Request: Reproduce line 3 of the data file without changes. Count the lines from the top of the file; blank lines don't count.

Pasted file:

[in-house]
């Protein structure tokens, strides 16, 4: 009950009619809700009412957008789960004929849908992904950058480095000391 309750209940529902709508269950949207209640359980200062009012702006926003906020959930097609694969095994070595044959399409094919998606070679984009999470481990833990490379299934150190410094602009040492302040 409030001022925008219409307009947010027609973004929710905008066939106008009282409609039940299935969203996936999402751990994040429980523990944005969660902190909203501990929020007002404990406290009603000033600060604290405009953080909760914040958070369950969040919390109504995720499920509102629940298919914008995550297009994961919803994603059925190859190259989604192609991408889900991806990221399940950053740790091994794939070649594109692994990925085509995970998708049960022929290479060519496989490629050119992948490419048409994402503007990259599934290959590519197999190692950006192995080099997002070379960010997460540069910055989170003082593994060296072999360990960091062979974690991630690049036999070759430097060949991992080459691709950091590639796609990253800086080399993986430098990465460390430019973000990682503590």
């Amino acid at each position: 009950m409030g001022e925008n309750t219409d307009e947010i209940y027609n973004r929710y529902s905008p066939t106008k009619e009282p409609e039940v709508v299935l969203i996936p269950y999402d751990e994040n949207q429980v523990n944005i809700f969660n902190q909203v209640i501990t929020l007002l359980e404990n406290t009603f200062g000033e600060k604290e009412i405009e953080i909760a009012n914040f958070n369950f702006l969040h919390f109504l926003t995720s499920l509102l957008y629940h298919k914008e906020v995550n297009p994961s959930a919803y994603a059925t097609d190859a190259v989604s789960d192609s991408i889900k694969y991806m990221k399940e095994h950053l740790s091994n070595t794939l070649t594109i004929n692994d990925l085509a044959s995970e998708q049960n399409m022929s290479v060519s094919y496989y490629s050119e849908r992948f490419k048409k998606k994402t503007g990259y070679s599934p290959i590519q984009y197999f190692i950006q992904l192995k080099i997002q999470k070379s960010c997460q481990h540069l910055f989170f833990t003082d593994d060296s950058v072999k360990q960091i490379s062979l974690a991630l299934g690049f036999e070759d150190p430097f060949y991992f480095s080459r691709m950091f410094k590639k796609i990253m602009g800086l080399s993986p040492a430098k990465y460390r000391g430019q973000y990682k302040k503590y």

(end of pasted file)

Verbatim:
């Amino acid at each position: 009950m409030g001022e925008n309750t219409d307009e947010i209940y027609n973004r929710y529902s905008p066939t106008k009619e009282p409609e039940v709508v299935l969203i996936p269950y999402d751990e994040n949207q429980v523990n944005i809700f969660n902190q909203v209640i501990t929020l007002l359980e404990n406290t009603f200062g000033e600060k604290e009412i405009e953080i909760a009012n914040f958070n369950f702006l969040h919390f109504l926003t995720s499920l509102l957008y629940h298919k914008e906020v995550n297009p994961s959930a919803y994603a059925t097609d190859a190259v989604s789960d192609s991408i889900k694969y991806m990221k399940e095994h950053l740790s091994n070595t794939l070649t594109i004929n692994d990925l085509a044959s995970e998708q049960n399409m022929s290479v060519s094919y496989y490629s050119e849908r992948f490419k048409k998606k994402t503007g990259y070679s599934p290959i590519q984009y197999f190692i950006q992904l192995k080099i997002q999470k070379s960010c997460q481990h540069l910055f989170f833990t003082d593994d060296s950058v072999k360990q960091i490379s062979l974690a991630l299934g690049f036999e070759d150190p430097f060949y991992f480095s080459r691709m950091f410094k590639k796609i990253m602009g800086l080399s993986p040492a430098k990465y460390r000391g430019q973000y990682k302040k503590y």